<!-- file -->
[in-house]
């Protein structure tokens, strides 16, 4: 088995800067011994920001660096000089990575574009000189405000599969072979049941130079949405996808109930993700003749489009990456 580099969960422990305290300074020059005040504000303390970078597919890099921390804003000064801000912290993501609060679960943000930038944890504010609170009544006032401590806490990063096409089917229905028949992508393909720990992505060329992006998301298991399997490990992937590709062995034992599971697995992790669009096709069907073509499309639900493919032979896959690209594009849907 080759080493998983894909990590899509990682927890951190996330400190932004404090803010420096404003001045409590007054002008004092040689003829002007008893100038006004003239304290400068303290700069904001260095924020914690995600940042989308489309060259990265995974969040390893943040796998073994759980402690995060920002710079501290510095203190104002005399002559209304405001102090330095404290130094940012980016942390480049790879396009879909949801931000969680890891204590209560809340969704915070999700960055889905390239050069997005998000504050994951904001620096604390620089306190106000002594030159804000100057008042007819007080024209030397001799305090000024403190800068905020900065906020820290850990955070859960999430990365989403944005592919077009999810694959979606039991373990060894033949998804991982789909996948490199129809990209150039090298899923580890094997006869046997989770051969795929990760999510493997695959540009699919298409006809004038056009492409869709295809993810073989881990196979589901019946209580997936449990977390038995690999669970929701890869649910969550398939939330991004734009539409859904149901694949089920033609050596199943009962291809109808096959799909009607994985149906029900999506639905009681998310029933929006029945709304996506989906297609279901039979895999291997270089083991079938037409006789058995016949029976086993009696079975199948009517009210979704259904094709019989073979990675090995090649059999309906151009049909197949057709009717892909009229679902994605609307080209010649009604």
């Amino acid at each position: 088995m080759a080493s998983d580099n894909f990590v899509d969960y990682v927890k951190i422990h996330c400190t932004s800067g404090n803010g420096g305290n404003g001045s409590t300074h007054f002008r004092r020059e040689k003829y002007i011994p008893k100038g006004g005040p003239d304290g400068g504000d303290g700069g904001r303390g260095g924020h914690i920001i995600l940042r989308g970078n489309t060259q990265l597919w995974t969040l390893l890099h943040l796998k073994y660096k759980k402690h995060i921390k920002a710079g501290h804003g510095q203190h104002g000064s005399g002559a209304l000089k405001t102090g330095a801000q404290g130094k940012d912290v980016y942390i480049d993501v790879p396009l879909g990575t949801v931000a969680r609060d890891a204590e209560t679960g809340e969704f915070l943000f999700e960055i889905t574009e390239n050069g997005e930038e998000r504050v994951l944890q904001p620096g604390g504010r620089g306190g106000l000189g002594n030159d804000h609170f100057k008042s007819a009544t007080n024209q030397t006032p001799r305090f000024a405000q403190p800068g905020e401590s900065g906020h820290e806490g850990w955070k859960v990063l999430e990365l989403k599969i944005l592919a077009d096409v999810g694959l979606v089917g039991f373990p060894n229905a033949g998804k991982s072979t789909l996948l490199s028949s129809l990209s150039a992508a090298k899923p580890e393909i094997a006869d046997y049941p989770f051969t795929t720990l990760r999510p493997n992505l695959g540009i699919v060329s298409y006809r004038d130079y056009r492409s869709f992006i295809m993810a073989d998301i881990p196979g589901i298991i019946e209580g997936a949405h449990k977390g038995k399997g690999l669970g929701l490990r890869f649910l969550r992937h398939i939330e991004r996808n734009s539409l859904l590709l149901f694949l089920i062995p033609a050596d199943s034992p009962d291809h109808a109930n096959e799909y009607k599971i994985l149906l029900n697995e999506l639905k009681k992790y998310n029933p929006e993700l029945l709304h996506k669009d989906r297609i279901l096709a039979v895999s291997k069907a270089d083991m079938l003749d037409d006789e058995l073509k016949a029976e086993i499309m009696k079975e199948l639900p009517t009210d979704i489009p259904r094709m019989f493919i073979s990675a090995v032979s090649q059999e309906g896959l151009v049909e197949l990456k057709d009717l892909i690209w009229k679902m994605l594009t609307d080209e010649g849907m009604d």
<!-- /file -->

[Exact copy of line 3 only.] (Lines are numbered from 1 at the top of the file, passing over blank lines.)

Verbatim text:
């Amino acid at each position: 088995m080759a080493s998983d580099n894909f990590v899509d969960y990682v927890k951190i422990h996330c400190t932004s800067g404090n803010g420096g305290n404003g001045s409590t300074h007054f002008r004092r020059e040689k003829y002007i011994p008893k100038g006004g005040p003239d304290g400068g504000d303290g700069g904001r303390g260095g924020h914690i920001i995600l940042r989308g970078n489309t060259q990265l597919w995974t969040l390893l890099h943040l796998k073994y660096k759980k402690h995060i921390k920002a710079g501290h804003g510095q203190h104002g000064s005399g002559a209304l000089k405001t102090g330095a801000q404290g130094k940012d912290v980016y942390i480049d993501v790879p396009l879909g990575t949801v931000a969680r609060d890891a204590e209560t679960g809340e969704f915070l943000f999700e960055i889905t574009e390239n050069g997005e930038e998000r504050v994951l944890q904001p620096g604390g504010r620089g306190g106000l000189g002594n030159d804000h609170f100057k008042s007819a009544t007080n024209q030397t006032p001799r305090f000024a405000q403190p800068g905020e401590s900065g906020h820290e806490g850990w955070k859960v990063l999430e990365l989403k599969i944005l592919a077009d096409v999810g694959l979606v089917g039991f373990p060894n229905a033949g998804k991982s072979t789909l996948l490199s028949s129809l990209s150039a992508a090298k899923p580890e393909i094997a006869d046997y049941p989770f051969t795929t720990l990760r999510p493997n992505l695959g540009i699919v060329s298409y006809r004038d130079y056009r492409s869709f992006i295809m993810a073989d998301i881990p196979g589901i298991i019946e209580g997936a949405h449990k977390g038995k399997g690999l669970g929701l490990r890869f649910l969550r992937h398939i939330e991004r996808n734009s539409l859904l590709l149901f694949l089920i062995p033609a050596d199943s034992p009962d291809h109808a109930n096959e799909y009607k599971i994985l149906l029900n697995e999506l639905k009681k992790y998310n029933p929006e993700l029945l709304h996506k669009d989906r297609i279901l096709a039979v895999s291997k069907a270089d083991m079938l003749d037409d006789e058995l073509k016949a029976e086993i499309m009696k079975e199948l639900p009517t009210d979704i489009p259904r094709m019989f493919i073979s990675a090995v032979s090649q059999e309906g896959l151009v049909e197949l990456k057709d009717l892909i690209w009229k679902m994605l594009t609307d080209e010649g849907m009604d």